Tesla’s In Trouble

Robert Taylor, Opinion Editor

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There is little doubt in my mind that you have heard of Tesla, and of its electric cars. Maybe you have seen pictures of celebrities posing with the cars, or heard stories of their infamous issues with self-parking and automatic driving. Maybe you obsessively scan the news every day for information of the ill-fated company. To bring everyone up to speed, Elon Musk is the founder of this company, as well as five others, and as of September 28, he is CEO of Tesla, which manufactures electric cars.

 

Over the past several months, the extremely volatile stock has been on a decline from highs in mid-June and early August. At first, the drops were merely the hallmarks of a volatile stock, whose price depends primarily on how it is perceived minute by minute. At first, the declines and rises were due to orders, or lack thereof, for its cars, or due to fears that Tesla would not be able to reach production targets. However, in early August, Elon Musk tweeted “Am Considering taking Tesla private at $420. Funding secured.”

 

 

The only issue is that he did not have funding secured, as was quickly determined by investors. And the tweet seemed to be an attempt by the CEO to hike the stock price, to either profit off of his shares in the company, or, to cause people who were shorting, or betting against, the success of the company to lose money. In the past, Musk has made it clear that he hates people who short Tesla (which is one of the most shorted companies in history).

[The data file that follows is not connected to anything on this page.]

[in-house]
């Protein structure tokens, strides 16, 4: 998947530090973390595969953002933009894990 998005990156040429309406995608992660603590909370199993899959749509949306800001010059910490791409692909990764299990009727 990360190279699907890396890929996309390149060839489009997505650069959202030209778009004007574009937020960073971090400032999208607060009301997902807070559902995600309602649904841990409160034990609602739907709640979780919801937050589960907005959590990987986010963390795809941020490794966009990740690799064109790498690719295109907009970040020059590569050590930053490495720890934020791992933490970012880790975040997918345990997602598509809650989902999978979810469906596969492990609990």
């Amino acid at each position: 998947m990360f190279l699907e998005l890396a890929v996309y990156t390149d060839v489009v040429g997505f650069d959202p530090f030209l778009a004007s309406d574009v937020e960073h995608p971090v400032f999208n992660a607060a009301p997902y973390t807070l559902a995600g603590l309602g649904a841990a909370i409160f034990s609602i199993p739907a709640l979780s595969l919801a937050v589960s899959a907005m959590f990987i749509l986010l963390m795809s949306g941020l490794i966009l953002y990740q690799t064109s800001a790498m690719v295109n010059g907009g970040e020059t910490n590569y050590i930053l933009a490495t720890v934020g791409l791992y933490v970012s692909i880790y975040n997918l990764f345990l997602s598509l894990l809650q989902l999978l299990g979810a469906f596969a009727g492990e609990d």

Between then and now, he has done the following: smoked marijuana with a comedian while talking about the potential failure of many of his companies, reportedly tweeted while using LSD and other psychedelics, and used the sleep drug Ambien. He also, unfoundedly, called a rescue diver a pedophile, been sued by the rescue diver over libel and defamation, and as of September 27th, been sued by the SEC over his aforementioned tweet. This last issue could result in him being unable to be CEO of a publicly traded company. This is not good. Tesla is in an indefensible position. They need to find a way through 2.5 billion dollars in debt that comes due this spring. The company’s stock price seems to be tied to their eccentric founder who has a lack of boundaries and may be removed from the company by the SEC, a move which Barclays reports could cut Tesla’s market value in half. Even with Musk there, many investors consider the stock uninvestable with him there, because he is seen as too big of a risk.

 

Tesla has been going through “production hell” and has transitioned into “logistics hell” according to Elon Musk, which is not an inspiring statement to hear. Europeans have had issues getting replacement parts for their Teslas, as have Americans. Established car companies have plans for electric cars which will naturally decrease Tesla’s market share. Nothing here is good; there is nothing redeemable about Tesla.

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